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What, we wonder, can we do about it?

What is there to do about a lack of funding for our public schools and education in general? Just looking at the federal level, despite an economy that is doing very well at the moment, Trump’s proposed 2019 education budget chops it from $68 billion in 2016 to $63 billion in 2019, cheating children while at the same time spending more and more on war profiteers like Lockheed and Boeing.

Indeed, the daily contracts for the war department are staggering. Just today, 10 September 2018, Boeing is awarded $2.85 billion, $51 million to Lockheed, $19 million to Northrup Grumman, an additional contract of $14 million more to Boeing, and $12 million to BAE Technology Solutions. …


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Impeachment is not limited to indictable offenses. As Alexander Hamilton wrote, impeachment extends to serious violations of “the public trust.”

The greatest immediate threat to American democracy isn’t Russian intervention in our elections. It’s Donald Trump. So if you’re searching for a term to express the dangers posed by Trump’s presidency, don’t invoke “Russiagate.” Think instead of “Trumpgate.”

Although I am not the first to use the Trumpgate label, the tag has not yet gained wide currency. But rest assured, if the recent past is any prologue to the future, it will.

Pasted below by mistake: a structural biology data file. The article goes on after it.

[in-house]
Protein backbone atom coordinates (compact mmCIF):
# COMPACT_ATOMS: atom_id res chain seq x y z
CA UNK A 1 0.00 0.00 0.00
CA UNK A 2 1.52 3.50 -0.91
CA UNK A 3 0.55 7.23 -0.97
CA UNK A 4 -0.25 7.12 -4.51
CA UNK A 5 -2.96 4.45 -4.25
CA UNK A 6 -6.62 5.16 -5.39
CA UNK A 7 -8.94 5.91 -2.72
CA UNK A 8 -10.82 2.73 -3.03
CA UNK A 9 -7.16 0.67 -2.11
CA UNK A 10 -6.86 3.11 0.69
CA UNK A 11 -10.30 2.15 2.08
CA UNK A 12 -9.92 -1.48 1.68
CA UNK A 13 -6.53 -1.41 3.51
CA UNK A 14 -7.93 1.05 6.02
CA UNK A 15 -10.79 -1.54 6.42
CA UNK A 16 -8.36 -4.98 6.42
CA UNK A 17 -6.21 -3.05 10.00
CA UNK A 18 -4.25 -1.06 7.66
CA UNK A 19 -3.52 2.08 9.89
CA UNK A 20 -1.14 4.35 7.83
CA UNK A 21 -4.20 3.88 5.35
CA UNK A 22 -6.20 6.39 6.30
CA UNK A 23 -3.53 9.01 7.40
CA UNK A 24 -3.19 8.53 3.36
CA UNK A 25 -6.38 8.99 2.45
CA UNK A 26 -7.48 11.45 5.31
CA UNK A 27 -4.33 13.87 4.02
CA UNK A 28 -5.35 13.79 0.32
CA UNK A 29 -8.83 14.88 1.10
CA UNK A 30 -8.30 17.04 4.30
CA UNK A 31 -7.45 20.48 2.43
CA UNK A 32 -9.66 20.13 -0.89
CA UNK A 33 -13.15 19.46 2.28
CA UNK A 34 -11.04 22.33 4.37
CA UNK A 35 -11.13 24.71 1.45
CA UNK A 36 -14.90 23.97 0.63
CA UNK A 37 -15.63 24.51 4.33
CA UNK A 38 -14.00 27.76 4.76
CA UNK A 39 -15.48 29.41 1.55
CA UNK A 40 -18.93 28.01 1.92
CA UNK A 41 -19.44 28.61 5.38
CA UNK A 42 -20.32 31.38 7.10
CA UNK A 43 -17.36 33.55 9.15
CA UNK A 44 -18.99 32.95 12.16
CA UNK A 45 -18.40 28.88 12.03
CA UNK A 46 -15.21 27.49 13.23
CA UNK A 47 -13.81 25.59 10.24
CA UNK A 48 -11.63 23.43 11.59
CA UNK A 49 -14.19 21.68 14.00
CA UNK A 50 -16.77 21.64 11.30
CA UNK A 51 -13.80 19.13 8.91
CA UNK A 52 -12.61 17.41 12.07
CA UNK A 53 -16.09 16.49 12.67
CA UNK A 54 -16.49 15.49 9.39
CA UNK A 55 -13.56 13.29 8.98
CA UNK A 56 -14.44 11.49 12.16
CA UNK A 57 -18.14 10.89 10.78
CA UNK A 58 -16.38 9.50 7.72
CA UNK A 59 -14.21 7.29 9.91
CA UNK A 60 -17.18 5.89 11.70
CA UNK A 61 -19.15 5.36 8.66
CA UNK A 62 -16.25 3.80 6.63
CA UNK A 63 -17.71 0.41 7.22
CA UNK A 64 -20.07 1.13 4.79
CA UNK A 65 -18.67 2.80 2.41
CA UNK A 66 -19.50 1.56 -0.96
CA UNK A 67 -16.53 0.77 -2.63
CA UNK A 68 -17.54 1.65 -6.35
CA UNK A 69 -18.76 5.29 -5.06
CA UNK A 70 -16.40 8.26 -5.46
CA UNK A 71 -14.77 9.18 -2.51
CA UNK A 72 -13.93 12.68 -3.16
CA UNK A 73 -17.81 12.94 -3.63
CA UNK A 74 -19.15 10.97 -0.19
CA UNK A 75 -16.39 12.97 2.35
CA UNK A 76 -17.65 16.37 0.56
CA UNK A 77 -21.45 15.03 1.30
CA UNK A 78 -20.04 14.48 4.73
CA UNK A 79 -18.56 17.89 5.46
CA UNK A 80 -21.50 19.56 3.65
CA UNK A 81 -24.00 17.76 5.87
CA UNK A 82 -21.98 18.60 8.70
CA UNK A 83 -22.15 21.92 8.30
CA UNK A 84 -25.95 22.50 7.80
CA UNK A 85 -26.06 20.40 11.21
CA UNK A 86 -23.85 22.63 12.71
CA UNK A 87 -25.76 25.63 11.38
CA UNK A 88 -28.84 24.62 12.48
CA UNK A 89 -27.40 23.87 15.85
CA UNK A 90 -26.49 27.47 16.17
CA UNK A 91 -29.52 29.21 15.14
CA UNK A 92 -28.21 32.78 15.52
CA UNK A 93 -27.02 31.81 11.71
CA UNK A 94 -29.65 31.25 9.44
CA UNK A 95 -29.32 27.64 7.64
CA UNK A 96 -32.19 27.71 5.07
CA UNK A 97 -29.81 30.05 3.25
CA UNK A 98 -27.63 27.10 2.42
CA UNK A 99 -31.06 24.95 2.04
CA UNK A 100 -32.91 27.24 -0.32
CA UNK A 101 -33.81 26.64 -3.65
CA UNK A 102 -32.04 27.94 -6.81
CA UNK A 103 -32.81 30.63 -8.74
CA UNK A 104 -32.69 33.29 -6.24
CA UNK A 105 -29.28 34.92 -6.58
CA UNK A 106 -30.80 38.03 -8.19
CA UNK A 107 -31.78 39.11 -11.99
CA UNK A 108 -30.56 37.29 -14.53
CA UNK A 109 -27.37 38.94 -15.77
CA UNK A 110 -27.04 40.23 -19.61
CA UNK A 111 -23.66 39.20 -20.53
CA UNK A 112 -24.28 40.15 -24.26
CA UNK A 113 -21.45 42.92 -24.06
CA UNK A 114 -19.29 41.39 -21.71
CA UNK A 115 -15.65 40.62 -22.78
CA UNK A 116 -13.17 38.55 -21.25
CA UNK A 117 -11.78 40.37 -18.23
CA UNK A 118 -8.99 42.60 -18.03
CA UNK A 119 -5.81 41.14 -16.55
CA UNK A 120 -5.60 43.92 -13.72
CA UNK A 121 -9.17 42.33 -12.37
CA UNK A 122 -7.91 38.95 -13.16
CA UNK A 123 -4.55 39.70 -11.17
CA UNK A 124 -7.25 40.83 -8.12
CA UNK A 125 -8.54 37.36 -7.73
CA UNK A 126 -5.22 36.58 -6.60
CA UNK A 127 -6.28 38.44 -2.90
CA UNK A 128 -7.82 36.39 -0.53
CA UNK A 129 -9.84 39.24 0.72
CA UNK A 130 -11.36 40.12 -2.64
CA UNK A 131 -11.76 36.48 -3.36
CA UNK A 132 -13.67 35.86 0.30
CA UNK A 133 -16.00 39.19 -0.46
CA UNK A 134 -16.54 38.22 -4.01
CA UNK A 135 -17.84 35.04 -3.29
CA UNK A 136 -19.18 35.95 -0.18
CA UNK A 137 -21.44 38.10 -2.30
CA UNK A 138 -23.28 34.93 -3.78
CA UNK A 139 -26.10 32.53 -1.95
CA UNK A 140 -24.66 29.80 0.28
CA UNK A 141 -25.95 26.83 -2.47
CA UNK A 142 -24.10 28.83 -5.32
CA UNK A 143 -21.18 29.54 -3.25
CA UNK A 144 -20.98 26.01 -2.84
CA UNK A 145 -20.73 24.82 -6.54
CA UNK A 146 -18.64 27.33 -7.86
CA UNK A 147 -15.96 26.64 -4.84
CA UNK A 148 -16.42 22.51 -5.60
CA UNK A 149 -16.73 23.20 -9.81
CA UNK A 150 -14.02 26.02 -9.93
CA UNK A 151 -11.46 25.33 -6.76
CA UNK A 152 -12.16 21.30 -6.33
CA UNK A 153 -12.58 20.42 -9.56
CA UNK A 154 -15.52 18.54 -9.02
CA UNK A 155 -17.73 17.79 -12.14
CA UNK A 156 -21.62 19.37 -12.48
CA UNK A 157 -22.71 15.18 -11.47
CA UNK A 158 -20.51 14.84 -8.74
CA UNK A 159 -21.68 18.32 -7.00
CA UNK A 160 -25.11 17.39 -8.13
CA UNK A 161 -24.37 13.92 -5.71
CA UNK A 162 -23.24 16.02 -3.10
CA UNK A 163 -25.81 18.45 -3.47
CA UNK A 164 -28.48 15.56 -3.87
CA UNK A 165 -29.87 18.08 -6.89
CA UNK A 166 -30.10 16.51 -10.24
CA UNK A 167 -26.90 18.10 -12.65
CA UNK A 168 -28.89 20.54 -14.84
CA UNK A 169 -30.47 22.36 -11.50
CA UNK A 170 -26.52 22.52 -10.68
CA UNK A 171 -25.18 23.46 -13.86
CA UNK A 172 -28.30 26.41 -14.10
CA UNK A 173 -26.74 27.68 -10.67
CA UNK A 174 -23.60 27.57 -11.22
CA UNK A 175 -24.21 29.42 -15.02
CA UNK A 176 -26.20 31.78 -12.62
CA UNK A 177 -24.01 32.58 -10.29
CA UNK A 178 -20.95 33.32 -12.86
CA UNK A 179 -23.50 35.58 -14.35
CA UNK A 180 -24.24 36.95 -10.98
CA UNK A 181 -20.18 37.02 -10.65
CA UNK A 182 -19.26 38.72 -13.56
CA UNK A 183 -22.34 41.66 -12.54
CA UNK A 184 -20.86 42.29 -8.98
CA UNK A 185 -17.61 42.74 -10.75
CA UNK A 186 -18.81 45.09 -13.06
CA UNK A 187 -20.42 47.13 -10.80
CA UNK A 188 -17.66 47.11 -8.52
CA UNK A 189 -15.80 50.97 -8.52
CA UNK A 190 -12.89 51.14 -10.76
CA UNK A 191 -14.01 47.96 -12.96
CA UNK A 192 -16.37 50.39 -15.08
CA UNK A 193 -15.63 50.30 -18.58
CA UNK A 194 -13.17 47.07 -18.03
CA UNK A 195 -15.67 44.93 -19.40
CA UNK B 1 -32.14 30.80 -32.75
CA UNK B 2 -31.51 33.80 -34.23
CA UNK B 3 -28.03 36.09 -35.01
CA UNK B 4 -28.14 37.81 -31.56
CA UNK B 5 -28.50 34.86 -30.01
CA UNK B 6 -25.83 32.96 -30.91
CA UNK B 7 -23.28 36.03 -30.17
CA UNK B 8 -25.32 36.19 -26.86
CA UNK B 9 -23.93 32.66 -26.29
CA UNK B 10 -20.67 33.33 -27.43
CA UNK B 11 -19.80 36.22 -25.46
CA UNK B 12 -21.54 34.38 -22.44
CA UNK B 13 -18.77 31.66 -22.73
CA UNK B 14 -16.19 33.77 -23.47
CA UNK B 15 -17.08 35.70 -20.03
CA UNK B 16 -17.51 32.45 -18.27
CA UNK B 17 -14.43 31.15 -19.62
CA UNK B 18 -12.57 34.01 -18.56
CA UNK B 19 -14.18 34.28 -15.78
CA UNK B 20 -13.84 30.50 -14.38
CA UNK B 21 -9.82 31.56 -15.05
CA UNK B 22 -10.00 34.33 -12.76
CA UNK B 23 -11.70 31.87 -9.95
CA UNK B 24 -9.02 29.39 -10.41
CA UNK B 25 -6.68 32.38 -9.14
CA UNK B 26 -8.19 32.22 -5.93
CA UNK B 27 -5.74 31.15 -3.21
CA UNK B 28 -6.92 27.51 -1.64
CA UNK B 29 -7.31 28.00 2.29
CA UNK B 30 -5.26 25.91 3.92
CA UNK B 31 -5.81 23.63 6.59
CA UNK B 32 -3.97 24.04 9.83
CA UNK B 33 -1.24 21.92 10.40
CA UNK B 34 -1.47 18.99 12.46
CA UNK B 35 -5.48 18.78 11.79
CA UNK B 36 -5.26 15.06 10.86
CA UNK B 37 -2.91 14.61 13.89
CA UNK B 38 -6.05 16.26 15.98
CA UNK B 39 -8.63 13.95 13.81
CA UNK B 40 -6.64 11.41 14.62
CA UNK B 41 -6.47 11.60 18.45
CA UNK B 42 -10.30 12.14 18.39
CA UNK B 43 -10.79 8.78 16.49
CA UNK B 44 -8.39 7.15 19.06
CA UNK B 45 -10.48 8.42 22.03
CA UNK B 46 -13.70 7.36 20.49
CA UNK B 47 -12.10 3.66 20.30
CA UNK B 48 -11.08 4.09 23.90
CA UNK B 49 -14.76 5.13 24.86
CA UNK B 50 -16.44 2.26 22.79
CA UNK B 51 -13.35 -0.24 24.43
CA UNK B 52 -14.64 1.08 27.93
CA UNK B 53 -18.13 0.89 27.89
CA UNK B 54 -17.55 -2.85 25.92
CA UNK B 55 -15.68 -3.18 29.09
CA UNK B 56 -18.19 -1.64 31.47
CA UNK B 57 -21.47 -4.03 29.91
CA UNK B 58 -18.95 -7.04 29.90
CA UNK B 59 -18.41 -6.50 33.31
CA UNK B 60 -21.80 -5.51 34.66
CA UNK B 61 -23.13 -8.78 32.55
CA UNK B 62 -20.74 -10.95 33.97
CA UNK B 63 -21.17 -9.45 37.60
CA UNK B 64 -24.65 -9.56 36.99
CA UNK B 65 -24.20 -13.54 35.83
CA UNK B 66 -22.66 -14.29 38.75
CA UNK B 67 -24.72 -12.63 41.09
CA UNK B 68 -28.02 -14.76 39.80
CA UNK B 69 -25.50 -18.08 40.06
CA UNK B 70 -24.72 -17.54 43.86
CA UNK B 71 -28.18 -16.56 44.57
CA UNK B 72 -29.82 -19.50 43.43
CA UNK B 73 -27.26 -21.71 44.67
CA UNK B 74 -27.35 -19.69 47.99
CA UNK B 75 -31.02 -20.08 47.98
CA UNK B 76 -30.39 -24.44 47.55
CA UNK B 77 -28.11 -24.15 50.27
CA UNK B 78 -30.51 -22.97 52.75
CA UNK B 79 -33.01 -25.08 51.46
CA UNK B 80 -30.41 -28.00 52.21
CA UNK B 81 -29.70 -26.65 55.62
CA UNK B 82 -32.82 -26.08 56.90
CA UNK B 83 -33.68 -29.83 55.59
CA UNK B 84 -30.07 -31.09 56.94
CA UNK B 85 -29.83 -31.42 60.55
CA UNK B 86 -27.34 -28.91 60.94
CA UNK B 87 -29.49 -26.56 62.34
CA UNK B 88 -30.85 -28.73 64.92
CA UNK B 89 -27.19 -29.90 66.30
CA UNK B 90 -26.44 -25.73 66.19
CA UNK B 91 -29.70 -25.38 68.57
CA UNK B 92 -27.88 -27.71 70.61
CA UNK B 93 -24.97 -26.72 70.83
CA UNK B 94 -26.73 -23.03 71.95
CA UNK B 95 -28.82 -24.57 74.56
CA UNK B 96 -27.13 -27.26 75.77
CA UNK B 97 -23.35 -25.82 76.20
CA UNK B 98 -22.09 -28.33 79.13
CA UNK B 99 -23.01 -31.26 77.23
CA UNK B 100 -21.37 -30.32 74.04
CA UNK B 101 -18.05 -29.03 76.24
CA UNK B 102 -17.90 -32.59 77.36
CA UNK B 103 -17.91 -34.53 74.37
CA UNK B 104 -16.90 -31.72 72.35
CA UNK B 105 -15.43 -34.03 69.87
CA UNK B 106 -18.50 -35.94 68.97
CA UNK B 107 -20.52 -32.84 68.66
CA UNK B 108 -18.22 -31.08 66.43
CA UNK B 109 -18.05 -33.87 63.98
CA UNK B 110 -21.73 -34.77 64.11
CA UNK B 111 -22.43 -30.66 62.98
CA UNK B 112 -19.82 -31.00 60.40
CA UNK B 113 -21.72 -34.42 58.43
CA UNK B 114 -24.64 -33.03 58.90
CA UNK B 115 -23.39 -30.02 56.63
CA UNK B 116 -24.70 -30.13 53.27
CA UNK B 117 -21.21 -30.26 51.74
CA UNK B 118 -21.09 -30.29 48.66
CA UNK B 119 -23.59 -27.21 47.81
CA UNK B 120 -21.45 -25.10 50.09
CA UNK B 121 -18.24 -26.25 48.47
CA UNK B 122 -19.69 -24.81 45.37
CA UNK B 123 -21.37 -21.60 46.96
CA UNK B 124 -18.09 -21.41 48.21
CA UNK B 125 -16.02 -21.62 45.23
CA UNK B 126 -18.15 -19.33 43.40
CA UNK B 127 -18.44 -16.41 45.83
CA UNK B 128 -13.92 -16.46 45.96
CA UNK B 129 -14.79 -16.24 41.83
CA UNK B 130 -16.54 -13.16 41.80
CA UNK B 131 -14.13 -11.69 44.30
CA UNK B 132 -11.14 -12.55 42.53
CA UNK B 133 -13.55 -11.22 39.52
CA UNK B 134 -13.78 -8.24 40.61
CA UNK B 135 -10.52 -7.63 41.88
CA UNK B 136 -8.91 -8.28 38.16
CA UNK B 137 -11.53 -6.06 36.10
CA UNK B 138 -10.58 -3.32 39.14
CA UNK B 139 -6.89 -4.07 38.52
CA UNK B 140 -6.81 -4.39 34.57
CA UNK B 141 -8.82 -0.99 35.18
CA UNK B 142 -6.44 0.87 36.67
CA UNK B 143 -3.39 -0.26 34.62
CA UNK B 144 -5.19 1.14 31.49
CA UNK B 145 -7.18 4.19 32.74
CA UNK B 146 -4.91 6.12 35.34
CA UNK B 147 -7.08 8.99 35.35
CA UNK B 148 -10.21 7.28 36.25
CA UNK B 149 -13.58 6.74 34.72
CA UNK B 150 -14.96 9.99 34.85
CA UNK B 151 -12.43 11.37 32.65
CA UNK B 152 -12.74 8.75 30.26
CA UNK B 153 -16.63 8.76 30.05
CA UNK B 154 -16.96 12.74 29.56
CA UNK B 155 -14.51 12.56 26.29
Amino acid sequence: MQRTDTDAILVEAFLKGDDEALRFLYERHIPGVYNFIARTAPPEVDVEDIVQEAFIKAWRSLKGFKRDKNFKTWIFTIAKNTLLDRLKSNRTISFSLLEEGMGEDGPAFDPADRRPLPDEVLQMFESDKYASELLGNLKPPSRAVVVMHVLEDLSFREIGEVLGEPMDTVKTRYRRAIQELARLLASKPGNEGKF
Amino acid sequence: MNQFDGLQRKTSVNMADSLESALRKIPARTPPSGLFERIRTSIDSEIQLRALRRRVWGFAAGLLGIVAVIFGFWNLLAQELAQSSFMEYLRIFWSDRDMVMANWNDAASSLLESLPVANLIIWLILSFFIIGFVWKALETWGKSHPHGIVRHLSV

So let’s begin by defining Trumpgate as the ever-expanding cluster of scandals, ethical infractions, and criminal conduct that Trump has triggered, abetted, and committed since the earliest days of the campaign, coupled with the President’s very real and severe personal pathologies. …


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REUTERS/Oswaldo Rivas

After reading a piece Jon Lee Anderson published recently in The New Yorker, an incredibly biased account of the recent crisis in Nicaragua, I set out to find out more about the famed war correspondent. I came to understand he was greatly elevated by his writing from Afghanistan, later he was in Iraq. There was little criticism, although someone took exceptionwith a piece he had done on Libya which was also published by The New Yorker. “Damn near every paragraph of this Jon Lee Anderson piece on Libya is dubious.”

Eventually I came upon an interview Anderson had done with Robert Birnbaum which was compelling enough and they had even touched upon the topic of Nicaraguan politics. Still, his latest piece seems like a wart on what is otherwise considered, at least by some, to be a stellar career. Aside, that is, from a little scandal over Venezuela’s Gini coefficient (the most common measurement of inequality). I think that was in 2013 and led to so much criticism Anderson eventually responded to it. …

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LA Progressive's online social justice journal has been publishing progressive insights for a decade.